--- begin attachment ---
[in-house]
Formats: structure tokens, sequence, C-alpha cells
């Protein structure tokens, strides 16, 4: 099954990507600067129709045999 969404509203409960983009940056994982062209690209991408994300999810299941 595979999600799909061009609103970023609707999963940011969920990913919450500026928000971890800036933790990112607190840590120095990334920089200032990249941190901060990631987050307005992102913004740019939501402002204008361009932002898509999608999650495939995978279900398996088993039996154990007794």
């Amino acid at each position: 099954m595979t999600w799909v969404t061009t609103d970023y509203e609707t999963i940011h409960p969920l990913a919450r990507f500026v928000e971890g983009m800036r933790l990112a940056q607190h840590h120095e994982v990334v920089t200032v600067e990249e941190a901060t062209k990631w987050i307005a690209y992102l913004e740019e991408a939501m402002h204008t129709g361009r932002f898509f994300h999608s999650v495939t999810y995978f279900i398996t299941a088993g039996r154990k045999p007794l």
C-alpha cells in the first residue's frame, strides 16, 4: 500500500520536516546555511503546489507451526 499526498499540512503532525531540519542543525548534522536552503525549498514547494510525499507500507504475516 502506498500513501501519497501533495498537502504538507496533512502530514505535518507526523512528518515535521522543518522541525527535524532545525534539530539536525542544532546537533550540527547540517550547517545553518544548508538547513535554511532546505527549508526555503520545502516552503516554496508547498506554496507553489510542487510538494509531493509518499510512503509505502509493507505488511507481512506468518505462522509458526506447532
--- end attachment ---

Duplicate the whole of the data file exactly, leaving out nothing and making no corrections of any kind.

[in-house]
Formats: structure tokens, sequence, C-alpha cells
């Protein structure tokens, strides 16, 4: 099954990507600067129709045999 969404509203409960983009940056994982062209690209991408994300999810299941 595979999600799909061009609103970023609707999963940011969920990913919450500026928000971890800036933790990112607190840590120095990334920089200032990249941190901060990631987050307005992102913004740019939501402002204008361009932002898509999608999650495939995978279900398996088993039996154990007794």
């Amino acid at each position: 099954m595979t999600w799909v969404t061009t609103d970023y509203e609707t999963i940011h409960p969920l990913a919450r990507f500026v928000e971890g983009m800036r933790l990112a940056q607190h840590h120095e994982v990334v920089t200032v600067e990249e941190a901060t062209k990631w987050i307005a690209y992102l913004e740019e991408a939501m402002h204008t129709g361009r932002f898509f994300h999608s999650v495939t999810y995978f279900i398996t299941a088993g039996r154990k045999p007794l």
C-alpha cells in the first residue's frame, strides 16, 4: 500500500520536516546555511503546489507451526 499526498499540512503532525531540519542543525548534522536552503525549498514547494510525499507500507504475516 502506498500513501501519497501533495498537502504538507496533512502530514505535518507526523512528518515535521522543518522541525527535524532545525534539530539536525542544532546537533550540527547540517550547517545553518544548508538547513535554511532546505527549508526555503520545502516552503516554496508547498506554496507553489510542487510538494509531493509518499510512503509505502509493507505488511507481512506468518505462522509458526506447532